This year the world has moved past the pandemic and entered a new normal. Covid has impacted almost all aspects of life and society, including the entertainment industry. Cinemas were hit hard by the pandemic. Lockdowns, restrictions, reduced viewer turnouts, film delays; and the emerging competitor of streaming threatened the movie-going experience in a way nothing else has in more than a century of existence. Netflix, Disney+, Prime Video, HBO Max, and other streaming services not only account for a massive amount of film and television viewing but also produce their own original content now, even dominating awards shows. As these trends became known throughout the pandemic many speculated whether cinemas would be able to survive or whether they would be yet another victim of Covid-19. Now, as 2022 nears its end, we seem to have our answer.
The most obvious way to determine the health of the cinema-going experience is the box office. In recent years the Marvel Cinematic Universe has been the all-dominating box office juggernaut. This was never more true than in 2019 when Avengers: Endgame, the culmination of everything MCU to that point, smashed the box office for $2.8 billion worldwide breaking all existing records since being overcome by the Avatar rerelease, which totals $2.9 billion dollars combined. Neglecting that anomalously successful franchise, the top films of each of the 5 years before the pandemic look something each made between 1 and 2 billion dollars. In 2020 when the pandemic shut the world down the top 2 films were a Chinese film, The Eight Hundred, which made just $461 million worldwide, and a Japanese animated film, Demon Slayer: Mugen Train with just $448 million.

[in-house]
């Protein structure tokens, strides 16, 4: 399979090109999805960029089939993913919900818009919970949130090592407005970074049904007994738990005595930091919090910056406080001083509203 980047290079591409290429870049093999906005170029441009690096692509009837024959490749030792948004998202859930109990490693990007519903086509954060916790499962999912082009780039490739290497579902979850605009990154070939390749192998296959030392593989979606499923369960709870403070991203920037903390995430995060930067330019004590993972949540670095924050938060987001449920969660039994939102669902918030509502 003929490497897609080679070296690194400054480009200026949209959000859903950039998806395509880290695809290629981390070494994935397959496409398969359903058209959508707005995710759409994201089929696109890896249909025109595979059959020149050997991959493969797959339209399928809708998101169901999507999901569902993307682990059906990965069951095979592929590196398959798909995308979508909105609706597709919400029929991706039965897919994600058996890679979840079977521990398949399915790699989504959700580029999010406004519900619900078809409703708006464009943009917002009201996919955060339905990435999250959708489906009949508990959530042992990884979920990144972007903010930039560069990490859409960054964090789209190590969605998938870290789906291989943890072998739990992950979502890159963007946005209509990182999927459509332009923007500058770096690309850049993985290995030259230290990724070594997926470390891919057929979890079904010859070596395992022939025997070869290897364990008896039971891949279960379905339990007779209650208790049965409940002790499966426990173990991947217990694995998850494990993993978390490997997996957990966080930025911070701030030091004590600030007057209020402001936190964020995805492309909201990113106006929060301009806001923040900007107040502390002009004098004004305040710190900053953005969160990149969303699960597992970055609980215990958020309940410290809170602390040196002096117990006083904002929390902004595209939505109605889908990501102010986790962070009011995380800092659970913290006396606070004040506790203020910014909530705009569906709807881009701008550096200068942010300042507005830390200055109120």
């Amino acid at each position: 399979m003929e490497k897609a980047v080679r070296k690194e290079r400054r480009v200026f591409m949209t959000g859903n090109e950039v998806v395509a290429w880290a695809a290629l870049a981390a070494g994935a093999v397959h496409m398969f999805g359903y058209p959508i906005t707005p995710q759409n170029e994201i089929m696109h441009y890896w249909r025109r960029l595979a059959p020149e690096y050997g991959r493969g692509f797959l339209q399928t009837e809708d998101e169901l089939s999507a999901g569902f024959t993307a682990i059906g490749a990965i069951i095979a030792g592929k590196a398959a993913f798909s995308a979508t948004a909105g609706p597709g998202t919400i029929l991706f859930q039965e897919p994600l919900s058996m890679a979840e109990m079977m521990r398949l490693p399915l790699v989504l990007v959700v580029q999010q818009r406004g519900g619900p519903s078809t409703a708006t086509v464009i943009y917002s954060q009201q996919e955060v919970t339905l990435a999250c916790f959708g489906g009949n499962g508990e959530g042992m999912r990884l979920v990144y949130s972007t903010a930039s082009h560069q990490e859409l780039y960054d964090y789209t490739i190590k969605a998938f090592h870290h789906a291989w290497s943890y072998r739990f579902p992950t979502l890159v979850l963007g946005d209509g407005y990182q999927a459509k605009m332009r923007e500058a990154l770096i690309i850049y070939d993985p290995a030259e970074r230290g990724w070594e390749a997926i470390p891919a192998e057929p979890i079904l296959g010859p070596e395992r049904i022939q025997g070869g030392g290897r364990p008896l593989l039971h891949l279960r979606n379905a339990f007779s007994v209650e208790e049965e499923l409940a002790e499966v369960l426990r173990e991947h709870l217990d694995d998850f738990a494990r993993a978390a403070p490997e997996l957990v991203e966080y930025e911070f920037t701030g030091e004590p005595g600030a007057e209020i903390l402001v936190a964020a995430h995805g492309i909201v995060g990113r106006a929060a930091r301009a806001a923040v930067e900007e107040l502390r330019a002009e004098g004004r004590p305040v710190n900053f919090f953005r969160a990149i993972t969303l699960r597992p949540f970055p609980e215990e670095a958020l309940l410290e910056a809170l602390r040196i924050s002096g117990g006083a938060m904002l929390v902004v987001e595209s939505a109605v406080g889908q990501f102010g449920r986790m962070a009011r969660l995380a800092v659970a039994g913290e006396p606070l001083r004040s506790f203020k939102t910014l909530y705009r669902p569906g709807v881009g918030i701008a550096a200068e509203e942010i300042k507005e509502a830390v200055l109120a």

In 2021 we saw a resurgence. Spider-Man: No Way Home took $1.9B but no other films even broke the one billion mark and Chinese films placed second and third. The next highest earning film was No Time to Die, Daniel Craig’s final outing as Bond which made just $774M. 2021 was certainly a bounce back from the devastating low-point of 2020. But it wasn’t a full turn around, in fact, without Spider-Man, which would have been exceptional in any year, it would have been a massive low point.
So then, what did this year have in store for cinema? While there was no colossal giant like Avengers: EG, or Spider-Man: NWH, the year looked like it could fit in with any other pre-pandemic year. The top earner, Top Gun: Maverick took a nice $1.486B while most of the top-earning films were English. Hollywood rebounded and it wasn’t merely on the backs of another Marvel superhero mega movie.
The economic impacts of Covid are being felt and will likely continue to be felt for a long time, but, thankfully, it seems like taking your kids, a date, or just going with friends to the movies is not going to be a thing of the past.
The views expressed in this article are the opinion of the author and do not necessarily reflect those of Lone Conservative staff.